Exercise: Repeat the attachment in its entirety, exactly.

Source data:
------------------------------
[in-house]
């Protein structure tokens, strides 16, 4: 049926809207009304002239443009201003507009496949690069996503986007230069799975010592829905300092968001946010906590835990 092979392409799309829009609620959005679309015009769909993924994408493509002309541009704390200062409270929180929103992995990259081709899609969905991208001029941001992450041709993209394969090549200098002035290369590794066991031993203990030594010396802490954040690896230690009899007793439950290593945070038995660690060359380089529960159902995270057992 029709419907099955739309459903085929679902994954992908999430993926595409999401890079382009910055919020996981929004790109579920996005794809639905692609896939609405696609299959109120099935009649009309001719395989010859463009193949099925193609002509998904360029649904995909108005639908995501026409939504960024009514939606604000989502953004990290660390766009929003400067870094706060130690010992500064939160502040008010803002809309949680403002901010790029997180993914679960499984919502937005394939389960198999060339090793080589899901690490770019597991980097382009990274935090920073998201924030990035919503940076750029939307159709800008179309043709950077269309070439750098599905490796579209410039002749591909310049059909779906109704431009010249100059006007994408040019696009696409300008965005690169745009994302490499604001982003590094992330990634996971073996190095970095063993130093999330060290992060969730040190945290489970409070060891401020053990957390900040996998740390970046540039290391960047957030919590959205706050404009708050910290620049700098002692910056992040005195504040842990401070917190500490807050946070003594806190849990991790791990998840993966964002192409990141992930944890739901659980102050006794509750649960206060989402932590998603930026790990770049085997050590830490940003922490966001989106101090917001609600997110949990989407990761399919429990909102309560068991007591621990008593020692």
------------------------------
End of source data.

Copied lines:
[in-house]
């Protein structure tokens, strides 16, 4: 049926809207009304002239443009201003507009496949690069996503986007230069799975010592829905300092968001946010906590835990 092979392409799309829009609620959005679309015009769909993924994408493509002309541009704390200062409270929180929103992995990259081709899609969905991208001029941001992450041709993209394969090549200098002035290369590794066991031993203990030594010396802490954040690896230690009899007793439950290593945070038995660690060359380089529960159902995270057992 029709419907099955739309459903085929679902994954992908999430993926595409999401890079382009910055919020996981929004790109579920996005794809639905692609896939609405696609299959109120099935009649009309001719395989010859463009193949099925193609002509998904360029649904995909108005639908995501026409939504960024009514939606604000989502953004990290660390766009929003400067870094706060130690010992500064939160502040008010803002809309949680403002901010790029997180993914679960499984919502937005394939389960198999060339090793080589899901690490770019597991980097382009990274935090920073998201924030990035919503940076750029939307159709800008179309043709950077269309070439750098599905490796579209410039002749591909310049059909779906109704431009010249100059006007994408040019696009696409300008965005690169745009994302490499604001982003590094992330990634996971073996190095970095063993130093999330060290992060969730040190945290489970409070060891401020053990957390900040996998740390970046540039290391960047957030919590959205706050404009708050910290620049700098002692910056992040005195504040842990401070917190500490807050946070003594806190849990991790791990998840993966964002192409990141992930944890739901659980102050006794509750649960206060989402932590998603930026790990770049085997050590830490940003922490966001989106101090917001609600997110949990989407990761399919429990909102309560068991007591621990008593020692």